Ballistic People Comment On This Photo

This is a discussion on Ballistic People Comment On This Photo within the Defensive Ammunition & Ballistics forums, part of the Defensive Carry Discussions category; This seems sort of weird to me. Notice that this is an actual photo of a HARD bullet strike on a swinging steel plate silhouette ...

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Thread: Ballistic People Comment On This Photo

  1. #1
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    Question Ballistic People Comment On This Photo



    This seems sort of weird to me.
    Notice that this is an actual photo of a HARD bullet strike on a swinging steel plate silhouette target.
    Neat Photo but, notice that the bullet has already completely fragmented (really already self~destructed) and the swinging target still remains in its PERFECTLY VERTICAL position.
    It (obviously) has not even started to move and the bullet fragments are already spattered in all directions.
    I would think that the metal target would at least start moving back as soon as it was impacted.
    Am I wrong about that?
    I guess I am.

    Comments?

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  3. #2
    Member Array Jaltered's Avatar
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    I'm not a ballistics person, but I do work in photoshop a good deal.

    Check out the rough pixelization all over the entire photo. The "bullet fragments" do not have any of this pixelization anywhere.

    I have created "fragments" that look exactly like that using the "zoom blur" filter in photoshop.

    I'm not saying it's a fake (I can't really see any reason to fake that pic), but it looks like something I could have created on the computer. :)

    Here's a link to my personal site. The background resembles the "bullet fragments":
    http://pro.alteredcurrent.com

    Also, all of that "equal and opposite reaction" stuff I learned in high school doesn't seem to make sense here. The fragments have already traveled several inches, but the spinner hasn't budged. Oh well.
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  4. #3
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    That's Possible

    I know I did enlarge the photo to about double in size & brightened the entire photo a bit. It was not a great quality photo.
    I did not add anything to the image or change anything in it though.

    Yep, that's what I thought...like those hanging Clacker Balls.
    I thought as soon as the plate was struck it would instantly start to move ???
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  5. #4
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    looks fake and does seem liek the target should have moved. Check out ht e greenish haze around the edge of the targt stand. Looks photo shop to me.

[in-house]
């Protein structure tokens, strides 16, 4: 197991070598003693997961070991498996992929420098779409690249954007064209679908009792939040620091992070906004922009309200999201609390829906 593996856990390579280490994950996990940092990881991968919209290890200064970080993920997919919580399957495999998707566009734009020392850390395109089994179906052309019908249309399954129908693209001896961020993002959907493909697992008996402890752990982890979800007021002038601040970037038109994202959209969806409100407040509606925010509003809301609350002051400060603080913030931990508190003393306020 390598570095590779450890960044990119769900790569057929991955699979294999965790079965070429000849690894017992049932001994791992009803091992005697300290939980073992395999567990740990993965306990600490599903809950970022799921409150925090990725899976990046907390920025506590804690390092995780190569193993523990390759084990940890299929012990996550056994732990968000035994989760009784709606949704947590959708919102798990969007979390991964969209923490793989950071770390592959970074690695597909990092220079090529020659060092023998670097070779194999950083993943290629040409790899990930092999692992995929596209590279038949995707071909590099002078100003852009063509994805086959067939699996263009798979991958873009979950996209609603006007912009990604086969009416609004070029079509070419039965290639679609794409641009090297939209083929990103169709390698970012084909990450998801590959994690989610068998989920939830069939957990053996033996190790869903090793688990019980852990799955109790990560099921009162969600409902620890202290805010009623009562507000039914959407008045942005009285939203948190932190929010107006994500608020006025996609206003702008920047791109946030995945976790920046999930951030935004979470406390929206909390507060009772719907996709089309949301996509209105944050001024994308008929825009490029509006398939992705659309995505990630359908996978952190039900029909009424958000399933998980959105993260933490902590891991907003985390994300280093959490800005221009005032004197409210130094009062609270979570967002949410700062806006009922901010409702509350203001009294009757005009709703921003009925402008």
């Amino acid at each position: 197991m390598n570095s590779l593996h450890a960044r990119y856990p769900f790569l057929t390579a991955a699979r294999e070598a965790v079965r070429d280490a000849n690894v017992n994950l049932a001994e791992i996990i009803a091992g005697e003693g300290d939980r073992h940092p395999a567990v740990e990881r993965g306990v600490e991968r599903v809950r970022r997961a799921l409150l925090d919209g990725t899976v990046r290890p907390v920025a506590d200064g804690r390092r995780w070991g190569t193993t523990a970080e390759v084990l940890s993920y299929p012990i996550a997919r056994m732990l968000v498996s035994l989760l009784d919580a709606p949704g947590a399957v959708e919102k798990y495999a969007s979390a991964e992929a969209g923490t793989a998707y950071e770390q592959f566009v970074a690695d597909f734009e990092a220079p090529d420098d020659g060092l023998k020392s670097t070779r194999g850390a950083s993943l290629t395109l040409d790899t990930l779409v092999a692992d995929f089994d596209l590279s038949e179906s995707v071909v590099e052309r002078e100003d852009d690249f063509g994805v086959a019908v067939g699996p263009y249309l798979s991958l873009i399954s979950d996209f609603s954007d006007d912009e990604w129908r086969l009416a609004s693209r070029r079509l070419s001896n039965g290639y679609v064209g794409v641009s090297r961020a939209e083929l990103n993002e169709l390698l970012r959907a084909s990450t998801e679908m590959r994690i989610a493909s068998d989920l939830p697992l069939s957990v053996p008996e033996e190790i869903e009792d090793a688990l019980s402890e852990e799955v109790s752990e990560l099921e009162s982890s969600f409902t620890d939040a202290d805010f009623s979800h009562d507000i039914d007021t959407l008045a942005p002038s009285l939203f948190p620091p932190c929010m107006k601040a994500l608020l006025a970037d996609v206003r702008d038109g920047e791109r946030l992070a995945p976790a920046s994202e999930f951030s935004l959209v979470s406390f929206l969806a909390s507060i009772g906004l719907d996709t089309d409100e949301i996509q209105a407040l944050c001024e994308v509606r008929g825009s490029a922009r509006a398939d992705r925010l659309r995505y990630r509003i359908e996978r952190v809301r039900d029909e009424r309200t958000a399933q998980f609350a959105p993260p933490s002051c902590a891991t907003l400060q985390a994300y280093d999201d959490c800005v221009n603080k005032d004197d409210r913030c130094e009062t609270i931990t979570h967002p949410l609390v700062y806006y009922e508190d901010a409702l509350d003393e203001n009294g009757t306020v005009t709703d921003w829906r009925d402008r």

6. #5
    Senior Member Array tanksoldier's Avatar
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    The target may have moved somewhat, but from the angle of the photo it's hard to tell. If the mass of the target was signifigantly higher than the mass of the bullet it may not have moved much yet, don't forget we're talking hundreths of a second.
    "I am a Soldier. I fight where I am told, and I win where I fight." GEN George S. Patton, Jr.

  7. #6
    Distinguished Member Array RSSZ's Avatar
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    Those little swingin' targets(I have several) are made for .22 Rem fire. The swingers that I have are .250" thick outta some very hard (?) boiler plate. When hit with a .22, the bullet splats and the swinger only moves rearward 30 degrees or so. Also it has allot to do with time of contact(bullet on face of metal). If this is a real photo it could be of a .22 rem fire hyper velocity round (Stinger,etc.) at the exact time of impact. This,just a guess.-----

  8. #7
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    How do we know the plate hasnít moved? It's a still picture.

    Technically, the motion of the plate depends on the mass of both the plate and the bullet and the bulletís velocity. If the bullet weighs 230gn, that's .032 lbs. and the plate weighs 10 lbs, the plate has 304 times the mass of the bullet. That means the plate will move 304 times slower than the bullet Ė thatís only approximate since the plate swings. By conservation of momentum, assuming a 10# plate, a 230 gn bullet with a velocity of 900fps and that it takes 1mS (1/1000 of a second) for the bullet to flatten, the plate will attain a velocity of .00297 fps in that 1 mS. Thatís 0.035 inches per second. So, the plate would have only moved about one thirty-second (.03125) of an inch.